The Promotions Plan details the tactics you will use to attract new customers. For instance, you may choose radio advertising, or press releases, or online pay-per-click ads, and so on. So, detail each form of promotion that you will use here.

Distribution Plan

The Distribution Plan outlines how the customers can buy from you at your physical location or web address. You might also have distributors or partners who sell your products or services. In such cases, detail the structure.

Operations Plan

The Operations Plan section has two sub-sections as follows:

Key Operational Process

The key Operational Processes are the daily functions that your business must conduct. Here, you need to detail these functions. For example, would you maintain a customer service department? If so, then what specific role will it fill?

This section will provide you great clarity on the organization you hope to build.

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Milestones

List the key milestones you hope to achieve in the future and the target dates to reach them.

It’s where you set goals for specific and critical undertakings, like when will a new product be created and launched, by when you are planning to execute new partnerships, etc.

Management Team in the Business Plan

The Management Team section has three sub-sections as follows:

Management Team Members

It details the current members of your management team and their backgrounds.

Management Team Gap

If you are a startup venture, you will have holes in your team, which you would want to fill later. Identify those roles here and the qualifications of the people you will seek later to fill them.

Board Members

If you have a Board of Advisors or Board of Directors, detail the Board members and their bios in this section.

Financial Plan

The Financial Plan section has four sub-sections as follows:

Revenue Model

It gives clarity on how you generate the revenues. Do you sell products? or any advertising space? Do you sell any by-products like data? Do you sell all the mentioned above?

Financial Highlights

The full financial model(income statement, balance sheet, and cash flow statement) belong in the Appendix, but you need to include the highlights in this section. For example, have your revenues, projected net income, and key expenses for the next five years.

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Funding Requirements

If you seek funds for your company, then detail the amount here and for what you will use the funds.

Exit Strategy

If you are seeking equity funds, then detail your expected exit strategy. Selling your company to a larger firm is the most likely exit strategy. Detail the types of firms that could be interested in buying you and why. List the names of the potential acquirers if applicable.

Appendix for the Business Plan

Supporting Documentation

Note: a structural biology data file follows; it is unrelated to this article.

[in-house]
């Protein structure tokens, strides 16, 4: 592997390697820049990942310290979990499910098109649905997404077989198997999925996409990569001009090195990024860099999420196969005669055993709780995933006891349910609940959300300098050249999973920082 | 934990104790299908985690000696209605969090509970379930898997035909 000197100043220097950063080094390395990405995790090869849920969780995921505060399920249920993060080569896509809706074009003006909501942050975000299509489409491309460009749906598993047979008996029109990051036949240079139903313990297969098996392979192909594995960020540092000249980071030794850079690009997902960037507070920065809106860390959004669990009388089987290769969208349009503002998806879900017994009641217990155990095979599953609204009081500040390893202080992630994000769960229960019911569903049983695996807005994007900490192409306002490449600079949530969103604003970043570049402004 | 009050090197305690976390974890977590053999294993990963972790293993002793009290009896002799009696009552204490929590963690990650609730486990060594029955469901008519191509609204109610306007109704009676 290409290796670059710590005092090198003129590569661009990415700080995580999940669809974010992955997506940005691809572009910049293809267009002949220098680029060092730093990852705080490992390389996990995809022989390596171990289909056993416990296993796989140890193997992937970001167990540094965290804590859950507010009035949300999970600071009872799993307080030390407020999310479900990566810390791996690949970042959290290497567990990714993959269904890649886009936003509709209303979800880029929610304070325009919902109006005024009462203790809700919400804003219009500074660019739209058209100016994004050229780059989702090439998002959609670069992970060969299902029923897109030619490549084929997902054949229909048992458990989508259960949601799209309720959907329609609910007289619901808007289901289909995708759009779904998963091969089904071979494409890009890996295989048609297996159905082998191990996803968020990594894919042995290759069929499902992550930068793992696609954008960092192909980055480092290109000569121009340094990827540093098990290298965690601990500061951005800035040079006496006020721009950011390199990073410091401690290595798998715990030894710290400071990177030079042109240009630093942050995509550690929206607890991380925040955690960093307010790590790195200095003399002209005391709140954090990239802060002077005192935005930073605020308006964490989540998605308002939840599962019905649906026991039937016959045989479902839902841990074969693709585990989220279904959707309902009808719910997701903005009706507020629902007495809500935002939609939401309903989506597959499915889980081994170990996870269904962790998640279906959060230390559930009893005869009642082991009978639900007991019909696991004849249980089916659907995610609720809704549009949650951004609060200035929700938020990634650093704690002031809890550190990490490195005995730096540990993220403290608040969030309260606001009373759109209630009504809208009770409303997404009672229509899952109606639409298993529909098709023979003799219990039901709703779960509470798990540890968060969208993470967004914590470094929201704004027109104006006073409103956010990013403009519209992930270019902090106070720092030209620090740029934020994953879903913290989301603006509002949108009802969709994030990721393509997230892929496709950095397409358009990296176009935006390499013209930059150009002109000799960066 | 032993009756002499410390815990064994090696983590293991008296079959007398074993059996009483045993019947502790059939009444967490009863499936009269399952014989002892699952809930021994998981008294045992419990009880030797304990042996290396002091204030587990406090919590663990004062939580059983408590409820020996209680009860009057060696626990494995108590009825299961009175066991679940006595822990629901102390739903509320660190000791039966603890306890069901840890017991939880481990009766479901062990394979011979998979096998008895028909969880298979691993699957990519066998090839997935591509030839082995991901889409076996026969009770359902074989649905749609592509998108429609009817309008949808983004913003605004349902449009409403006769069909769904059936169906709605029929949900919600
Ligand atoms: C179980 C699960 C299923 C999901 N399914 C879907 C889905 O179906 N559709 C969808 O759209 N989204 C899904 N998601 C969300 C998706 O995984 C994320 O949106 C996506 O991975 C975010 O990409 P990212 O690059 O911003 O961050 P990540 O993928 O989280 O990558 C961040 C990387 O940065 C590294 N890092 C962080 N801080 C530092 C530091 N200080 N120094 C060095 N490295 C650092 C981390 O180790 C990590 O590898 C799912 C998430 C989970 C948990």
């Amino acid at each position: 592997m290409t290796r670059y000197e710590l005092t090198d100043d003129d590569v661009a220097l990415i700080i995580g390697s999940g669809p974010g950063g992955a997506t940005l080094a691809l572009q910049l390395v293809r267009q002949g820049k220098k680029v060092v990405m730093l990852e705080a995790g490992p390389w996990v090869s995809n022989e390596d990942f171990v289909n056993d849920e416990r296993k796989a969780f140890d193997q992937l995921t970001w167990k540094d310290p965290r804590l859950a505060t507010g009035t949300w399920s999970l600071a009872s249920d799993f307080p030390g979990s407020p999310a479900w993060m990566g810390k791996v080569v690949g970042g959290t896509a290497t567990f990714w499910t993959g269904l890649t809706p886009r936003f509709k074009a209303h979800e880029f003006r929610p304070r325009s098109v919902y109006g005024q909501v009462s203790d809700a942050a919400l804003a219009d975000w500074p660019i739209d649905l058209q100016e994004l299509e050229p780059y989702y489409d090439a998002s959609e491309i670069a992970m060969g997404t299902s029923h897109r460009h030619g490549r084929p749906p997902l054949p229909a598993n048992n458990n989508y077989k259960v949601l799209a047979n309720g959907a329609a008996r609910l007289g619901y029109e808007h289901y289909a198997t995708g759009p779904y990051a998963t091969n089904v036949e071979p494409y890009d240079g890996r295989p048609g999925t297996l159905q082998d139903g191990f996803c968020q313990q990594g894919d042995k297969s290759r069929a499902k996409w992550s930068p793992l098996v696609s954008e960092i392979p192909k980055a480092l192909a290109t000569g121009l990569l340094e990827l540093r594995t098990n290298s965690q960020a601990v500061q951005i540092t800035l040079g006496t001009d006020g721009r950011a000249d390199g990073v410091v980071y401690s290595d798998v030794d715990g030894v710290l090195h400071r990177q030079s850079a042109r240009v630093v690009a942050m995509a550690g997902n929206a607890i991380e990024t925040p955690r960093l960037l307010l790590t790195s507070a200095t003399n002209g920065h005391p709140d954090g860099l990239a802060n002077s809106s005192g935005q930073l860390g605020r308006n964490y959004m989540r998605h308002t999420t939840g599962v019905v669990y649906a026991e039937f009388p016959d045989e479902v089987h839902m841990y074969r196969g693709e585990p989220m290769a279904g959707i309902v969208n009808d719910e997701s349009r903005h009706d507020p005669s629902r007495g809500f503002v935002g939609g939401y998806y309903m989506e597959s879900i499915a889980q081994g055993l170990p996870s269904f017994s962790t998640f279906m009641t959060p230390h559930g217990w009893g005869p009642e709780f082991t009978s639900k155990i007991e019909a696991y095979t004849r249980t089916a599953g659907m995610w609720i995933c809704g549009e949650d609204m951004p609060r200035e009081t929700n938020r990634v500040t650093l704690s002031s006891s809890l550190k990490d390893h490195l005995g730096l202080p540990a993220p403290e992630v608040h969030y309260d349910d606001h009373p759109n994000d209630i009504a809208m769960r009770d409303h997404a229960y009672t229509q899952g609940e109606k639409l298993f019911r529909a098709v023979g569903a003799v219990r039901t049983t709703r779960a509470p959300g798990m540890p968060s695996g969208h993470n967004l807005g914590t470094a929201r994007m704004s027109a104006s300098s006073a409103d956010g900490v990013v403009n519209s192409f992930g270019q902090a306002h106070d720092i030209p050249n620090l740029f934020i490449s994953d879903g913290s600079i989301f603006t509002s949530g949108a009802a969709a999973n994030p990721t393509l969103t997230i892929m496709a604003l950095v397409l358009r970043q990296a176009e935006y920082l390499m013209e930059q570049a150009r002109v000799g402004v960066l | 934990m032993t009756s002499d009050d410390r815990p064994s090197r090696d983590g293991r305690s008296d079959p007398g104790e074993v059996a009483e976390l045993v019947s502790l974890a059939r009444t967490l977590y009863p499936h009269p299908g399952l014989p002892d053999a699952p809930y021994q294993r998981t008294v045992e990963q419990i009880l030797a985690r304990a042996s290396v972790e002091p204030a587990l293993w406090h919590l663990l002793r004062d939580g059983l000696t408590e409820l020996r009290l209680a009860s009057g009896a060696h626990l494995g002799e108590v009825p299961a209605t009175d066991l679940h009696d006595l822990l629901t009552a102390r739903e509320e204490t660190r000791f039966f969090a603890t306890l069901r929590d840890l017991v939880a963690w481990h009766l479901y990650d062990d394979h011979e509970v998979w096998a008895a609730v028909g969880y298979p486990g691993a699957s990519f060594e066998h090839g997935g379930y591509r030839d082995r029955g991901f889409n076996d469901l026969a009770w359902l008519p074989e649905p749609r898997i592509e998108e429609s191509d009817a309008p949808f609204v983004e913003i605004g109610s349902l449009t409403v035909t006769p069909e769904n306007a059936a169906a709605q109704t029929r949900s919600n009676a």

As discussed earlier, your full financial model (income statement, cash flow statement, and balance sheet) belong in the AppendixAppendix.

Include any supporting documentation that will help to convince the readers of your company’s success. For instance, include customer lists, awards, and patents received.

How to Expand Your Business Using a Business Plan

Roland Frasier, who builds and scales seven, eight, and nine-figure businesses, says that there are many ways to quickly grow a business. But, there are only 15 core strategies that will make a real impact on the bottom line. Some of them are time intensive at the outset and is expected. But, the benefits will ultimately make them worthwhile.

You have to put in your time if you are looking to reap the benefits. Don’t just focus on the short-term outcome of your work, but long term. Look to help and care for your customers. That’s the foundation. Later on, it’s merely a matter of taking action and putting in the work to scale.

  • Build a Sales Funnel
  • Make use of a Customer Management System
  • Research the competition
  • Create a customer loyalty program
  • Identify new opportunities
  • Build an email list
  • Form strategic partnerships
  • Leverage global platforms
  • Licensing the deals
  • Consider a franchise model
  • Diversify your offer lineup
  • Develop passive income streams
  • Acquire other businesses
  • International Expansion
  • Create a webinar

How to Maintain Your Business Plan

Maintaining a business plan is as important as making a business plan and executing it. Where a plan is likely to make your business better is by allowing you to:

  1. Set priorities properly
  2. Track the plan vs Actual results and make course corrections
  3. Plan and manage critical numbers that are unintuitive. They need not just profit and loss but also the relationship to balance sheet, cash flow, and ratios.
  4. Communicate your plan to others: partners, lenders, investors, and employees. You may have a great plan in the head, but you need to write it down while explaining it to others.

Reviewing Your Business Plan